Now she seems much better and though she still tries lashing out occasionally, she understands what not nice means and I have seen her line her toys up and tell them off for being not nice.
It worked a bit for me - but I did have to be patient.

pupuce Thu 07-Apr-05 14:07:58

You don't have to go into a long explanation....
"No, you don't bite, it hurts and mummy is in pain"

Heathcliffscathy Thu 07-Apr-05 14:10:26

he's 17 months did i say that. i do give the other child loads of attention. today i left him in the hallway while i went into the front room for a minute, he was crying, gave him a hug when i went back and explained that hurting mummy wasn't nice and that he needed to be gentle. worked for a bout 10 mins.

SenoraPostrophe Thu 07-Apr-05 14:11:30

It'll work eventually, sophable!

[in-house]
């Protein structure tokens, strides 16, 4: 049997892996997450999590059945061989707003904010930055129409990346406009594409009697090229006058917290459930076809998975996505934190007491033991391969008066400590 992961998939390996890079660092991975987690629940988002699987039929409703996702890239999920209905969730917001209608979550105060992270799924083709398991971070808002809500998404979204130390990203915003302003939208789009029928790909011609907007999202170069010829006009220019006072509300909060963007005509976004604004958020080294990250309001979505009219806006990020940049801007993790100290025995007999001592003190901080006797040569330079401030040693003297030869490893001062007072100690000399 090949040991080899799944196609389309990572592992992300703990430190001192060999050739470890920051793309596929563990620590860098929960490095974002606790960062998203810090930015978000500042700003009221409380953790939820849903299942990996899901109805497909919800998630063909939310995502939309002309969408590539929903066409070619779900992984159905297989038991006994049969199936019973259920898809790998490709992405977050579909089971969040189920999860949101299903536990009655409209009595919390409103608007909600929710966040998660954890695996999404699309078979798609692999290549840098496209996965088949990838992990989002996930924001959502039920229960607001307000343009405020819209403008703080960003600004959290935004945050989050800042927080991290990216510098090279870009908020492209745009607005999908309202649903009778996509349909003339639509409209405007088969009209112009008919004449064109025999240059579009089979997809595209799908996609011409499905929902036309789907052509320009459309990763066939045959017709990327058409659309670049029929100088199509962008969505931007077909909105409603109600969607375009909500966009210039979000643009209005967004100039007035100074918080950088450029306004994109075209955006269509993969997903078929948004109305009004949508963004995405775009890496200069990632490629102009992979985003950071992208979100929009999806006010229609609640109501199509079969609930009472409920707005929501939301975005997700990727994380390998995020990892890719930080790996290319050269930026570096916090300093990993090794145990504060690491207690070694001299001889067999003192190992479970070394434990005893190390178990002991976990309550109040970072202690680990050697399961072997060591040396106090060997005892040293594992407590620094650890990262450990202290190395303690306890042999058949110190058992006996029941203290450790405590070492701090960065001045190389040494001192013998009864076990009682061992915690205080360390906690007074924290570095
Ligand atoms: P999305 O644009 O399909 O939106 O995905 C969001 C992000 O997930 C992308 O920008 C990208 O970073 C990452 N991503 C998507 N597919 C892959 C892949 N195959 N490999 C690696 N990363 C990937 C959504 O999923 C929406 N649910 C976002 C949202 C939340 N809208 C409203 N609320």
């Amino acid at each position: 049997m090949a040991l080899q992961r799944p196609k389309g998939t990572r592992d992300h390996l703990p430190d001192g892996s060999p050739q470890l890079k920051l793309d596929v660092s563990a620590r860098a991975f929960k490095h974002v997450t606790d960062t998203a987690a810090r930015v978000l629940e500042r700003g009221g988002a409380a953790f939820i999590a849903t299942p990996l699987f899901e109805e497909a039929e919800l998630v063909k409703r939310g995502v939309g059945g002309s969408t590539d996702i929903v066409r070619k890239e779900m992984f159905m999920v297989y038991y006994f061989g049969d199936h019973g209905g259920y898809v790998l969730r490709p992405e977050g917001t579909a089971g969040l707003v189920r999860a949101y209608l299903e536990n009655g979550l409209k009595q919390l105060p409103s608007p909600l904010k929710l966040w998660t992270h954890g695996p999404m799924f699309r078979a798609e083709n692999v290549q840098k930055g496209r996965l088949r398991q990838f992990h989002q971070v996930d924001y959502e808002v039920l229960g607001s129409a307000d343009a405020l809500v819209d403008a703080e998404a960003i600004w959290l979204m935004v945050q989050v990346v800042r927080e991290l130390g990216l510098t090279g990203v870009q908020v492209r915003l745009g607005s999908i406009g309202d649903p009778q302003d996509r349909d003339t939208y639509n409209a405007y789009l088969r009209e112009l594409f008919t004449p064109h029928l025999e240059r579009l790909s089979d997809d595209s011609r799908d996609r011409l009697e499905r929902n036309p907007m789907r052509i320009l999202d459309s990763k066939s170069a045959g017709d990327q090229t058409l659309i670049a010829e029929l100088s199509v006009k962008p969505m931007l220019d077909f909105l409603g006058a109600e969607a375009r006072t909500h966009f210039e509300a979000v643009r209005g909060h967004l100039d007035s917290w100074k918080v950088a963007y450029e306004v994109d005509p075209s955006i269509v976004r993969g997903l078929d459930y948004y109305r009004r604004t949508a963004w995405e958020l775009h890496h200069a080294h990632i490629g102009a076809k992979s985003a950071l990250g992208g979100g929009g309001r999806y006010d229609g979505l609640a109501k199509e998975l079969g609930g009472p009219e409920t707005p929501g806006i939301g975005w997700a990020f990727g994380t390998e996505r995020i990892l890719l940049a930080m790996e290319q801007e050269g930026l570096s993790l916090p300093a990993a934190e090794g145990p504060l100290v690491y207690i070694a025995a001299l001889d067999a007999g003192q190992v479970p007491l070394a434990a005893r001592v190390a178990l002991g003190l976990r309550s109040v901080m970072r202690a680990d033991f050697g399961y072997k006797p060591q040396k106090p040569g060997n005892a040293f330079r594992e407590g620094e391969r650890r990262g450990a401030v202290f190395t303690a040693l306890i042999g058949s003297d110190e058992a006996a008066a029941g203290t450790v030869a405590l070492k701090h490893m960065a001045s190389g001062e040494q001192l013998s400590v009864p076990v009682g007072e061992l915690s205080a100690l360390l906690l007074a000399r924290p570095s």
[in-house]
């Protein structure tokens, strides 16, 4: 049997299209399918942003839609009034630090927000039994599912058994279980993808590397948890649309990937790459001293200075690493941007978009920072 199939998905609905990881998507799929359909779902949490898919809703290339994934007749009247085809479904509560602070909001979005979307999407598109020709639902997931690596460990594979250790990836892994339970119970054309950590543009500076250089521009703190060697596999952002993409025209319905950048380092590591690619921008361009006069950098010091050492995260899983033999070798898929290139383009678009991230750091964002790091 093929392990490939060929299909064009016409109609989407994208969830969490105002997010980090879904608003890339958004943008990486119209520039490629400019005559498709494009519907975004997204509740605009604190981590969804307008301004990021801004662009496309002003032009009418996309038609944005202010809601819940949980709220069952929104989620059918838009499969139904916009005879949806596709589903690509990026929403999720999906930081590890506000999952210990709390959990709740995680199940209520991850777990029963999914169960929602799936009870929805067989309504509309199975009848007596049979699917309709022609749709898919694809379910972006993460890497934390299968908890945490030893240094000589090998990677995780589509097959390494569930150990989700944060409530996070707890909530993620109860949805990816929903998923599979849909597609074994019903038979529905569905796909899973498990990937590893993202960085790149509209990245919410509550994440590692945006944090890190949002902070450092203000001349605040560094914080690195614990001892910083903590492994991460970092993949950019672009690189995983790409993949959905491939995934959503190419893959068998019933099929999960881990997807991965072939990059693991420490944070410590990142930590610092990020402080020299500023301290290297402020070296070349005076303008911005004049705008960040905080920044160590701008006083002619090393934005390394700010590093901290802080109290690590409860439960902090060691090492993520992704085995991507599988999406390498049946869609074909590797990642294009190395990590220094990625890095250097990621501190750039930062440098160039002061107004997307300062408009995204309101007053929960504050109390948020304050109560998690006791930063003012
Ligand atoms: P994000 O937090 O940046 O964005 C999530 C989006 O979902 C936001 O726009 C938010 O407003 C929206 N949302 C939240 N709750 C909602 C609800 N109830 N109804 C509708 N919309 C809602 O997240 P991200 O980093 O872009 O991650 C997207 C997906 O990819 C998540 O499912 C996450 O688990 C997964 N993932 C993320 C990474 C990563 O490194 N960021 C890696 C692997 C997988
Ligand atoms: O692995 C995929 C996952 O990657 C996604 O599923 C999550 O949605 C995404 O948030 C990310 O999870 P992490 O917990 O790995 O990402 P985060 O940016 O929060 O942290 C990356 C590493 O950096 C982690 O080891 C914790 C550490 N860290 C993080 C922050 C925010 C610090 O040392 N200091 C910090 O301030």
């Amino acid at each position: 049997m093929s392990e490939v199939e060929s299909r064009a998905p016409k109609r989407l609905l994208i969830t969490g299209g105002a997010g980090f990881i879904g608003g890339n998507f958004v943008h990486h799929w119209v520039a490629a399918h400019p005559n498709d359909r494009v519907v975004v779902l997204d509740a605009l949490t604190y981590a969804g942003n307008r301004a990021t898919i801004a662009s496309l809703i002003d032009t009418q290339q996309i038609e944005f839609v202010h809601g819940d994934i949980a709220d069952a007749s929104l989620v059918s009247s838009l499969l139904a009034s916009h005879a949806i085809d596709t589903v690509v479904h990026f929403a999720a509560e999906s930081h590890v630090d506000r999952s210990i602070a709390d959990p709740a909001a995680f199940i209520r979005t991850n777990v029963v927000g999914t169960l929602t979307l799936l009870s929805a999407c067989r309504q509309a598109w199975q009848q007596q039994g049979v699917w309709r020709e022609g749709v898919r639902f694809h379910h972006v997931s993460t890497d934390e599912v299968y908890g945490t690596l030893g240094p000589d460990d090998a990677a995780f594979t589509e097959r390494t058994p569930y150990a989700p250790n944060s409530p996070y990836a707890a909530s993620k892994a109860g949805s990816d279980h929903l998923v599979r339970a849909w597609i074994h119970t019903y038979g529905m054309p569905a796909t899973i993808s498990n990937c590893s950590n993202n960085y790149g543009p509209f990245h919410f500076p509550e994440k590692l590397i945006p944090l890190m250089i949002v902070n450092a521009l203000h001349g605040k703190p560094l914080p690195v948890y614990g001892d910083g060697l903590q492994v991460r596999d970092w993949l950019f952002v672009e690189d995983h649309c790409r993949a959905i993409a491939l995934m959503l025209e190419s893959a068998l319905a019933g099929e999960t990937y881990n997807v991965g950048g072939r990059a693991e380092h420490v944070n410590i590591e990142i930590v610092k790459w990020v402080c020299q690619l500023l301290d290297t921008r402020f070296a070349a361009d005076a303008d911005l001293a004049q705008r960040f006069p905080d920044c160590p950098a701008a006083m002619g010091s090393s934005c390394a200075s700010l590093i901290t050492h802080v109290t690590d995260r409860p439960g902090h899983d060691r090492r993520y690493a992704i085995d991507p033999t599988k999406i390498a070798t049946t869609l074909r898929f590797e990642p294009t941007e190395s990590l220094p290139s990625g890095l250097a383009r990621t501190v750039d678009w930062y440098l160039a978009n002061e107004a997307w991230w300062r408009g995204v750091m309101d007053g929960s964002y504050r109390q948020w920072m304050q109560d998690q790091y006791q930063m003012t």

otto Thu 07-Apr-05 14:14:54

Any advice on how to deal with a 12-month biter? He doesn't do it aggressively, it's usually when we are cuddling and playing. I say 'no biting', but he doesn't take any notice. He usually laughs and then does it again. I realise he's too young to understand what he's doing wrong, but I would like to sort it now before it gets out of hand. He goes to nursery and I've had no reports of him doing it to other children.

Mum2Ela Thu 07-Apr-05 14:21:05

otto I may be wrong but when they are so young I think biting is still a sign of affection. Stand corrected if I a wrong tho!

DD is 2.5 and occasionally bites. Its a nightmare, and defo not a sign of affection!

otto Thu 07-Apr-05 14:26:28

That's reassuring, however I can still feel the bruise from his last sign of affection!